Sandra Hanian

Central District of California Chips Away at Suit Alleging Defective Car Paint

Pexels-photo-26672By Sandra Hanian

On April 13, Judge Beverly Reid O’Connell of the Central District of California dismissed a putative class action lawsuit against Hyundai for selling cars with allegedly defective paint, but allowed most of the plaintiffs leave to amend the complaint.

Fifteen named plaintiffs from across the country alleged that certain 2006-2016 Hyundai Santa Fe, Sonata, and Elantra automobiles had defective “self-healing” paint that Hyundai fraudulently concealed from its customers.  Specifically, the plaintiffs claimed that Hyundai represented that it used “state-of-the-art paint” on its vehicles that would “stand the test of time” and “protect against corrosion, rust[,] and scratches,” when in fact Hyundai used “a coating with a short lifespan of three years” without providing “any warning or disclosure.”  The plaintiffs alleged that when they informed Hyundai about the peeling paint on their cars, they were told that Hyundai would not provide any repairs because the warranty period had already expired or that the condition was just “normal wear and tear,” or Hyundai otherwise refused to assist them. 

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Southern District of California Dismisses Serial Plaintiff’s Suit Challenging Discount Prices

930660427_f9b535e230_oBy Sandra Hanian

On March 22, Judge John A. Houston of the Southern District of California dismissed one of the latest in a long line of putative class action lawsuits against retailers for allegedly deceptive pricing practices at outlet and factory stores, but allowed the plaintiff leave to amend the complaint.

The plaintiff Randy Nunez — who had previously filed putative consumer class actions against Best Buy, Microsoft, ConAgra, and others — alleged that Saks Incorporated advertised false comparable prices and false price discounts for the retailer’s branded merchandise sold at Saks Fifth Avenue OFF 5th stores and on the website.  Specifically, he claimed that he purchased a pair of Saks-branded shoes advertised with a “market price” of $145.00 and sold at a discounted sale price of $79.00, but that this and advertised discounts for other products were “nothing more than mere phantom markdowns because the represented market prices were artificially inflated and were never the original prices” for the items sold.  Amended Complaint at ¶¶ 2, 10, Nunez v. Saks Inc., No. 15-02717 (S.D. Cal. Jan. 15, 2016), ECF No. 8.  Further, the plaintiff asserted that the represented “market” prices were not the prevailing market retail prices within 90 days preceding the publication of the advertised former prices, as required by California law.  Nunez alleged that Saks’ pricing practices violated California’s Unfair Competition Law (“UCL”) False Advertising Law (“FAL”), and Consumer Legal Remedies Act (“CLRA”), as well as the Federal Trade Commission Act.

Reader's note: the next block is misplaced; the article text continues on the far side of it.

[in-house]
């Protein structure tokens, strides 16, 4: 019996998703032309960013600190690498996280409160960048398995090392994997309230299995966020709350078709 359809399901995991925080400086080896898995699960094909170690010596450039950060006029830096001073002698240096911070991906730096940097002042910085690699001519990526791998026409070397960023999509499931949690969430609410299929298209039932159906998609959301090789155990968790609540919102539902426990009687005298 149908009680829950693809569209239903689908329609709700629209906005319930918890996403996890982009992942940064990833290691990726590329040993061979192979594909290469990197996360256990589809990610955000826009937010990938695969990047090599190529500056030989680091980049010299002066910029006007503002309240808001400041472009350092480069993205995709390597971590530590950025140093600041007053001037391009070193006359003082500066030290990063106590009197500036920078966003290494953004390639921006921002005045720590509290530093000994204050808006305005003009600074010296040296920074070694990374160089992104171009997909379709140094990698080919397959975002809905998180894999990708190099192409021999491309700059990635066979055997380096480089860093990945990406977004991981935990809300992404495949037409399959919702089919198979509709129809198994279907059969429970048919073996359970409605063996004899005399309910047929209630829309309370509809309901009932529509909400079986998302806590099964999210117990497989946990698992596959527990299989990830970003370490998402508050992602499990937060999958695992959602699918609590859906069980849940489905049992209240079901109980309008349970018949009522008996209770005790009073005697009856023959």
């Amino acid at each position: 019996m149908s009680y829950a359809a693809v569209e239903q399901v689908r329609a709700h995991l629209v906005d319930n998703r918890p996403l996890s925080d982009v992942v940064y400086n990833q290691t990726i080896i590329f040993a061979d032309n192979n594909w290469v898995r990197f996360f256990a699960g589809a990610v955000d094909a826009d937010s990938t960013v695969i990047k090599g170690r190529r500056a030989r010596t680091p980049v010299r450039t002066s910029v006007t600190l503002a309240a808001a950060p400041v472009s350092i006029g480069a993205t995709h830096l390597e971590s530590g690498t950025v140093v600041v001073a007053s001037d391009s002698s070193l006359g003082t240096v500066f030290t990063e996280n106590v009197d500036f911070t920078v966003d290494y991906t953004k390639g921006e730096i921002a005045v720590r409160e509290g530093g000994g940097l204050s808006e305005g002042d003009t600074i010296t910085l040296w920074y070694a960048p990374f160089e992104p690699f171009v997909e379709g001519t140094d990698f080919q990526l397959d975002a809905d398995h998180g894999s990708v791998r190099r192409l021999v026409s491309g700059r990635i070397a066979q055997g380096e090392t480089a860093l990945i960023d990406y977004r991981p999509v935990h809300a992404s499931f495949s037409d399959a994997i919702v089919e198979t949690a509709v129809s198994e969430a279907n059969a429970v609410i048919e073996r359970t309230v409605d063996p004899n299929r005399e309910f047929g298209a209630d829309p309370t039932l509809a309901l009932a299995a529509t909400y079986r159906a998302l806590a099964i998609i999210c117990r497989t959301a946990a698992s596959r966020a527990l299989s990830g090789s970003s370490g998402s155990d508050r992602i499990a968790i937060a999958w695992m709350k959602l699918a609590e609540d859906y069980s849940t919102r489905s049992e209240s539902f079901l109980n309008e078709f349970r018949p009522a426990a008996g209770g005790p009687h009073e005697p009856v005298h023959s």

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Standing at a Fork in the Road: Prospective Injunctive Relief in the Ninth Circuit

By Sandra Hanian

Road-nature-lines-country1To have Article III standing to obtain injunctive relief in federal court, a plaintiff must allege a “real or immediate threat” that he will be wronged again in a similar way.  City of Los Angeles v. Lyons, 461 U.S. 95, 96 (1983).  This simple proposition has resulted in a split within the Ninth Circuit, where plaintiffs regularly seek injunctive relief in putative consumer class actions alleging false advertising in violation of California’s Unfair Competition Law, False Advertising Law, and Consumers Legal Remedies Act.  The question is whether a representative plaintiff can establish a credible threat of future injury when he or she is already aware that the packaging and/or advertising claims on a product are allegedly misleading.  California federal district courts can be categorized into three camps on this issue.

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Slack-Fill Suit Dismissal Leaves Plaintiffs in Pain

IStock_000009666174MediumBy Sandra Hanian

Last month, Judge Sterling Johnson, Jr. of the Eastern District of New York dismissed a putative class action alleging that Pfizer misled consumers regarding the amount of Advil they were purchasing because of the size of Advil’s packaging. The plaintiffs alleged that the size of the product packaging led them to believe that the packages would be filled to capacity with pills, but they actually contained “excessive empty space” or non-functional slack-fill in violation of New York, Florida, and California state consumer protection laws. The plaintiffs alleged that they did not rely on the labels specifying the number of pills in each product at issue when making their purchasing decisions. 

The court rejected the plaintiffs’ claims, holding that, as a matter of law, it was not possible that Pfizer’s packaging could mislead a reasonable consumer when it clearly displayed the total pill-count on the label.  In so holding, the court noted that “[i]t defies logic to accept that the reasonable consumer would not rely upon the stated pill count” and that the plaintiffs did not and could not show that they did not receive the total number of pills that were listed on the packages’ labels.  Moreover, “the suggestion that [packaging] laws should cover [the plaintiffs’] failure to read an unambiguous tablet-count does not pass the proverbial laugh test.”

Fermin v. Pfizer Inc., No. 15-2133, 2016 WL 6208291 (E.D.N.Y. Oct. 18, 2016).